Choices Abound for College Textbooks
August 23, 2012 by Jada.Bradley
The idea that college students would line up at their campus bookstore to choose between new books and older books with yellow “USED” stickers has become so last century. Not only because students can order books online, but also because some textbooks can be sent straight to a digital device. I spoke to Elio DiStaola, Director of Campus Relations for Follett Higher Education Group, one of the oldest operators of college bookstores in the country. I then went to The George Washington University (GW) Bookstore to meet with store Director Bob Blake and Textbook Manager Steve Duesterhaus. These interviews gave me a better picture of today’s book-buying landscape.
When I asked about how digital books were changing the game, DiStaola said that “digital” has many definitions in higher education. It’s not just e-books, as some people think. He pointed out that as long as there is a physical element, people don’t think of something as being digital, but that even a physical book can contain digital elements. “Digital has been a part of [the] college bookstore for more than a decade since it includes CDs, DVDs and URLs that contain information students need for class.”
He says that the college e-book business has grown exponentially, but “today we’re still primarily a print business.” Each discipline moves at its own pace, although subjects like Calculus have moved to digital quickly, because these kinds of texts are not likely to be completely re-written. Also, distance education is growing and students who are not attending classes on campus may be more interested in digital formats. However, many students choose to order their books online rather than via a traditional bookstore.
Turning new books into used and rentable books
Used books have long been available to college students, and students could opt to sell a used book back to a bookstore. However, they still had to buy a book and own it (at least for a while). This all changed with the advent of textbook rentals.
DiStaola, who has been with Follett since 1998, says that he has noticed a shift starting in 2008, in that consumers have been more price-sensitive. With that in mind, the company invested $130 million in building a rental system that Blake says allows them to transfer books as needed among Follett college bookstores across the country.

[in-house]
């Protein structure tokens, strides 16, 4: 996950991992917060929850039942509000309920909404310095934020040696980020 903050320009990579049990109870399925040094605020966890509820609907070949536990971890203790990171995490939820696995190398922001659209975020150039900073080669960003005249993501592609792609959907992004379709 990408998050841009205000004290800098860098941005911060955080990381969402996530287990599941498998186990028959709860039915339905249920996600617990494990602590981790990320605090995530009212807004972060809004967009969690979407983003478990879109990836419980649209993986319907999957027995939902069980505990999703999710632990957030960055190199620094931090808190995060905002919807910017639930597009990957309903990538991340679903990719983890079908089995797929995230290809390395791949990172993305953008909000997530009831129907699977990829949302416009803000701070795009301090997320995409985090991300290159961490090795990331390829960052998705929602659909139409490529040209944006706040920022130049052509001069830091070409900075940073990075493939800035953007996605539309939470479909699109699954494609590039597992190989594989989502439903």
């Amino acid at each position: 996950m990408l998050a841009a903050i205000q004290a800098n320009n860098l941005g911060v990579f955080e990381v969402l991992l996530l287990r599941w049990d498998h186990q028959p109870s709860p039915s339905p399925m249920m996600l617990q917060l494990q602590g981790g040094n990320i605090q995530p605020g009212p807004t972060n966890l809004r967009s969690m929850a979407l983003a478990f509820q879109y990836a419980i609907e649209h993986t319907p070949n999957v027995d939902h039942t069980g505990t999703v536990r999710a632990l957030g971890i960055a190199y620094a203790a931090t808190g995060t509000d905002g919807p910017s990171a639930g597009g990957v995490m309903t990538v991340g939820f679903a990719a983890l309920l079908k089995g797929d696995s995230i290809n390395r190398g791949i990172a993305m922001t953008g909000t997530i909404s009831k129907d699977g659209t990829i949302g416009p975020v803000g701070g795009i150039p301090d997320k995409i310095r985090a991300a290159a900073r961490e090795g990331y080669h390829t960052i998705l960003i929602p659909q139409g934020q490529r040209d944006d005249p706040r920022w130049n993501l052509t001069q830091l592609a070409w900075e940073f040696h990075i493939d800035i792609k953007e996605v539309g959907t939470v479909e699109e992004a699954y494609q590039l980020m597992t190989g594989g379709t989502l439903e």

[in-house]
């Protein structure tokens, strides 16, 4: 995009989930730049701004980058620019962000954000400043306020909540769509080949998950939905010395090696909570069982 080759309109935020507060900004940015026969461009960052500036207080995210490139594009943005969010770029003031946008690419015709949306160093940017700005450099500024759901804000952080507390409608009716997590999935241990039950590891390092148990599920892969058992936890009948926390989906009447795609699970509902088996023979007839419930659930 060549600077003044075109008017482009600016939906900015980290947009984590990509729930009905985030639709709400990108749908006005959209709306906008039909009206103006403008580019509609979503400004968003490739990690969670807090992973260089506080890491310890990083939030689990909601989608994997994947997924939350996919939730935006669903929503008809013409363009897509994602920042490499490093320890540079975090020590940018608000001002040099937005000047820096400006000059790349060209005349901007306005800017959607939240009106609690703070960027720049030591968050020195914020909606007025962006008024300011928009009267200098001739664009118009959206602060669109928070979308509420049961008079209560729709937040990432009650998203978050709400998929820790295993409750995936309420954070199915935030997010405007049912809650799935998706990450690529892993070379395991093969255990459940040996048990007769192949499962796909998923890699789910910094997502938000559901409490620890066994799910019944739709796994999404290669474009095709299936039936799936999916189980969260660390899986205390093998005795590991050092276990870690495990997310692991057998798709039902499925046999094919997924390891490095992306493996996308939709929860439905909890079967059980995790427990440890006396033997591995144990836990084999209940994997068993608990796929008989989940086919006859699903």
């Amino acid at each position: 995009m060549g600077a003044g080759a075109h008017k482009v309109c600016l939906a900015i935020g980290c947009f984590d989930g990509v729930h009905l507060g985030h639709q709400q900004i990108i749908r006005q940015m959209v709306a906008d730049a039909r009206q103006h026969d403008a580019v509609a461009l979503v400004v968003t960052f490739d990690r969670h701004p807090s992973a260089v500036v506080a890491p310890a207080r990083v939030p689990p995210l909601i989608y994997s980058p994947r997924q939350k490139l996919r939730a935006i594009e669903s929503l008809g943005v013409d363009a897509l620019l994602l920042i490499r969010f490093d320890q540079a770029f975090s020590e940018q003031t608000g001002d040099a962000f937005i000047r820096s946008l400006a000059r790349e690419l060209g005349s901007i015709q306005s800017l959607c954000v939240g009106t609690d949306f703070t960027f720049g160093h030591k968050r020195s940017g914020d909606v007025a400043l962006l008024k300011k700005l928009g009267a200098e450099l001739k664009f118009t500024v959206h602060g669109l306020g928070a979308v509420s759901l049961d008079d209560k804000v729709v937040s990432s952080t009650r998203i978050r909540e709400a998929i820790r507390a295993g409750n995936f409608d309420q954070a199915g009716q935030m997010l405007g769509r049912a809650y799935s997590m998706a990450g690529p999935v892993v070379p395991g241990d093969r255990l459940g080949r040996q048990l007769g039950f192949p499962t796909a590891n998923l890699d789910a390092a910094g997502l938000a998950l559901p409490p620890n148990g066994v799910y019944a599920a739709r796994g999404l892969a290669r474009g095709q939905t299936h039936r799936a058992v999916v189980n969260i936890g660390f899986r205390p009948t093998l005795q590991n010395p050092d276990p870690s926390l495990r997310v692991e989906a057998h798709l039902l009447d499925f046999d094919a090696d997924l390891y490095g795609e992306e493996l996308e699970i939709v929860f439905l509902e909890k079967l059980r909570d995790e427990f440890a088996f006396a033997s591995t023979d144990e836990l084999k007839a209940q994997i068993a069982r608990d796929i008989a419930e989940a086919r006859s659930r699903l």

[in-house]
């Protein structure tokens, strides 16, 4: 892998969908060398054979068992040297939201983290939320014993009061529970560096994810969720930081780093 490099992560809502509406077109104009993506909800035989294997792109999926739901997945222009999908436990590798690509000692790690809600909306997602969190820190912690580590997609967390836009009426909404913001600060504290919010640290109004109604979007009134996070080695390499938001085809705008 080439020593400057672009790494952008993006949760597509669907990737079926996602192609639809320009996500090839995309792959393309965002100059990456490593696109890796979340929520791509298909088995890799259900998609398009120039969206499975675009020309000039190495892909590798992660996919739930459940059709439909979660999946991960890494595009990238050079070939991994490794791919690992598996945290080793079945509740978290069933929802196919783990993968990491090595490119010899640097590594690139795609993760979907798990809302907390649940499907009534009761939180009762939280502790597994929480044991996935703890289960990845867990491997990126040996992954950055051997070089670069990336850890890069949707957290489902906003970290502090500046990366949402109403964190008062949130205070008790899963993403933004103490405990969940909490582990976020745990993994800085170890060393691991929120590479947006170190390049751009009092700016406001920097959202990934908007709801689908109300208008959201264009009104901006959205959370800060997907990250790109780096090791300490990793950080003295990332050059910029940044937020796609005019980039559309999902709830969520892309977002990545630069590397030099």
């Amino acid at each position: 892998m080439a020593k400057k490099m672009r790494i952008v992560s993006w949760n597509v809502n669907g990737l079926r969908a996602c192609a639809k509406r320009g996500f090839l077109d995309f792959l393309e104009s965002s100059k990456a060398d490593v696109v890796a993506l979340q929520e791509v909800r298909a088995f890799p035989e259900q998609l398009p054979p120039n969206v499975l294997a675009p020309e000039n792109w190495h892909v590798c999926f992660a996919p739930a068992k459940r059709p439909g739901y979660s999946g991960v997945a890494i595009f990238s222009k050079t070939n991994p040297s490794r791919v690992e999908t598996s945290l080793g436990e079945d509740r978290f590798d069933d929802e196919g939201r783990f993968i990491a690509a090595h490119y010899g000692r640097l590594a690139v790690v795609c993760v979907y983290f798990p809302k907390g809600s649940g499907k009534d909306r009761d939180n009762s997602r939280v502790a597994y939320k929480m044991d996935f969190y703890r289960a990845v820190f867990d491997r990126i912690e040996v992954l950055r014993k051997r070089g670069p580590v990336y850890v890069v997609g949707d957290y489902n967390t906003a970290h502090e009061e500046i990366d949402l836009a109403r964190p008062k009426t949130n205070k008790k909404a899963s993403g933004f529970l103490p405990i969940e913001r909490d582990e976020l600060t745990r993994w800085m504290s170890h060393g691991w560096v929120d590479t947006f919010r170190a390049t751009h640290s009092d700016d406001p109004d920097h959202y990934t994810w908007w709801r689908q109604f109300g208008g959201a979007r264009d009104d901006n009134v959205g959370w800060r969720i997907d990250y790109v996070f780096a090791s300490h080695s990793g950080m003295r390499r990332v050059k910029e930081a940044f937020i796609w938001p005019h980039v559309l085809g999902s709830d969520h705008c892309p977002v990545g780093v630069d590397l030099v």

DiStaolo and Blake both say that students who intend to re-sell books to Follett are asked to return books in a condition that would allow another student to use them (in other words, they ask you to keep the book free of markings and highlights as much as possible, but are not super-strict about it). Blake adds that other rental agencies have stricter guidelines than Follett.
As we discussed in The Newest Trend: Textbook Rentals, there are a lot of companies (including most recently, Amazon) getting into the textbook rental game, and DiStaola says the competition is “super-healthy for students and it keeps us sharp.” He cited research from last year that indicated that 15% of students went the entire term without purchasing materials. The company is interested in working with colleges to find ways to make course materials affordable.
With that in mind, Follett is launching includED™, a pilot program that operates on the idea of charging a flat fee that would guarantee students all of their required materials for one price. The program was developed to try to address the need to offer lower costs (via economies of scale and bulk orders) and the need to improve academic success. The program has not been launched, but it will be interesting to see if it’s a game-changer.
Books: A la Carte